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Zimmerman's lawyer calls prosecutors 'disgrace' to profession

Defense attorney Mark O'Mara listens to testimony during the second-degree murder trial of his client George Zimmerman for the 2012 shooting death of Trayvon Martin in Seminole circuit court in Sanford, Florida, June 26, 2013 file photo.
Credit: Reuters/Jacob Langston/Pool
Defense attorney Mark O'Mara listens to testimony during the second-degree murder trial of his client George Zimmerman for the 2012 shooting death of Trayvon Martin in Seminole circuit court in Sanford, Florida, June 26, 2013 file photo. Credit: Reuters/Jacob Langston/Pool

NEW YORK | Mon Jul 15, 2013 10:56pm EDT

(Reuters) - George Zimmerman's chief defense lawyer on Monday called Florida prosecutors "a disgrace to my profession" for holding back evidence for months and pledged a new effort to impose sanctions against them.

Mark O'Mara and co-counsel Don West argued the self-defense case that helped Zimmerman win an acquittal of second-degree murder and manslaughter charges on Saturday for the 2012 shooting death of unarmed black teenager Trayvon Martin.

The law requires prosecutors to share evidence with defense attorneys, especially if it helps exonerate defendants. The requirement is known as the Brady disclosure.

O'Mara accused prosecutors of several Brady violations, which were heard by Judge Debra Nelson before the trial. Nelson postponed some of her decisions on sanctions until after trial, saying the process was time-consuming.

"This is not acceptable, and is not going to be tolerated in any case that I'm involved in," O'Mara told Reuters in New York on Monday, accusing special prosecutor Angela Corey and lead trial attorney Bernie de la Rionda of Brady violations.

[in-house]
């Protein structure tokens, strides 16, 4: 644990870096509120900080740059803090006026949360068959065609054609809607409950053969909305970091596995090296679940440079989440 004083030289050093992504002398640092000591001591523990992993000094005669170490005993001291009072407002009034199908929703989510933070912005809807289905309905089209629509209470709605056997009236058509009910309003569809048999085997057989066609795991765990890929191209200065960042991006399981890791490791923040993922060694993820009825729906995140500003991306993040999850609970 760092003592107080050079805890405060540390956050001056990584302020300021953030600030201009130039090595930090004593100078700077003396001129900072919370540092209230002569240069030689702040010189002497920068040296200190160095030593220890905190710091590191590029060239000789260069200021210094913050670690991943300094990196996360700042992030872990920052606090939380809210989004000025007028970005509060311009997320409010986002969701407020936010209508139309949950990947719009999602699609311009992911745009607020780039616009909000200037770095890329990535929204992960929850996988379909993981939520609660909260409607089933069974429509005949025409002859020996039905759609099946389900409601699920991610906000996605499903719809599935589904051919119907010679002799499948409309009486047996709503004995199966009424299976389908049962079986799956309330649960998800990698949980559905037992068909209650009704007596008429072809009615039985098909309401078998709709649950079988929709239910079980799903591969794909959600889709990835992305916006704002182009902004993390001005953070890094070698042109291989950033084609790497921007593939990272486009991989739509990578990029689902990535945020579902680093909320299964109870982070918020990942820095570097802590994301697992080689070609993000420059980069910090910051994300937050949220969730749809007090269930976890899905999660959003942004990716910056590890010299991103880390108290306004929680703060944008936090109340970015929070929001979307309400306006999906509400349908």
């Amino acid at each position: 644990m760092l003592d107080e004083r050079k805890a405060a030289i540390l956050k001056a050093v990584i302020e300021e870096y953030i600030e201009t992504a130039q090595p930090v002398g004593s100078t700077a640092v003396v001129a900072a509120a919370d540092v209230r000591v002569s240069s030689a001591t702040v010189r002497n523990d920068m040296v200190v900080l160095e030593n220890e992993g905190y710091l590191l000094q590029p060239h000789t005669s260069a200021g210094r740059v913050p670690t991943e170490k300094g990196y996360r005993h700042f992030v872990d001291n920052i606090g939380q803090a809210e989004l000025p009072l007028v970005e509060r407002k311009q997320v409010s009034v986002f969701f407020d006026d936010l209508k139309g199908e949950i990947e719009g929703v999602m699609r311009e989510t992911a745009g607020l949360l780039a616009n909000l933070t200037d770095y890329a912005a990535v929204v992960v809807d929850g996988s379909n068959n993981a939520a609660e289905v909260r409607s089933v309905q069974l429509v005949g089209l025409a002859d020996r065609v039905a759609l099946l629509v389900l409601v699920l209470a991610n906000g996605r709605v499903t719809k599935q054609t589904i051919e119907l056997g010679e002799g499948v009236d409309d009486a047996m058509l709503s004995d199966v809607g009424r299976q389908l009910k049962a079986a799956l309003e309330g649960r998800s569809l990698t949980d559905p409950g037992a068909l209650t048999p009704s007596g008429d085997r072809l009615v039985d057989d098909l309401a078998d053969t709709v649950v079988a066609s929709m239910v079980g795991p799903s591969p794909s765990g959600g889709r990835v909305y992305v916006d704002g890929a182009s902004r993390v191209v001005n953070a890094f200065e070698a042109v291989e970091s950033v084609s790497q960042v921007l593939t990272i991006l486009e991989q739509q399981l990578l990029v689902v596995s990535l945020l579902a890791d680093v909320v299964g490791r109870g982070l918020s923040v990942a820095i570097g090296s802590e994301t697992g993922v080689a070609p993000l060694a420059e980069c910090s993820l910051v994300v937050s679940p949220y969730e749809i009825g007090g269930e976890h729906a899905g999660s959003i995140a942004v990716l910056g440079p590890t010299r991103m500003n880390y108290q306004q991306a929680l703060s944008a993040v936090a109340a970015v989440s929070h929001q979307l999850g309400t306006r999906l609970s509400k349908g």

"They are a disgrace to my profession," O'Mara said, referring specifically to de la Rionda and Corey. "They said my client was 'lucky' to have been acquitted. Really?"

Corey responded that O'Mara's comments were unprofessional and challenged him to point to any judge's ruling that her office improperly withheld evidence.

"Our office adhered to the highest standards of ethical behavior," Corey told Reuters in a telephone interview. "Our rules of professional conduct regulate comments like that. I don't think those are the kind of comments that are appropriate."

Her office confirmed last week that it had fired its information technology director, Ben Kruidbos, who had testified in a pre-trial hearing that files he created with text messages and images he retrieved from Martin's phone were not handed to the defense.

Kruidbos testified last month that he found embarrassing photos on Martin's phone that included pictures of a clump of jewelry on a bed, underage nude females, marijuana plants and a hand holding a semi-automatic pistol.

O'Mara said he intends to amend his request for sanctions against the prosecutors in light of testimony from the trial, calling prosecutors' failure to turn over data from Martin's phone records for months "an undeniable Brady violation."

Prosecutors handed over raw data from Martin's phone, but O'Mara accused them of withholding additional data that had been extracted by Kruidbos. Corey countered that the judge determined the defense was in possession.

O'Mara has quarreled with the prosecutors since they charged Zimmerman last year and has become increasingly aggressive in his criticism of the prosecution since his client's acquittal.

A jury in Sanford, Florida, found Zimmerman not guilty of second-degree murder and manslaughter after a three-week trial in which defense lawyers argued that the neighborhood watch volunteer, shot Martin in self-defense.

(Additional reporting by Barbara Liston; Editing by Daniel Trotta and Christopher Wilson)

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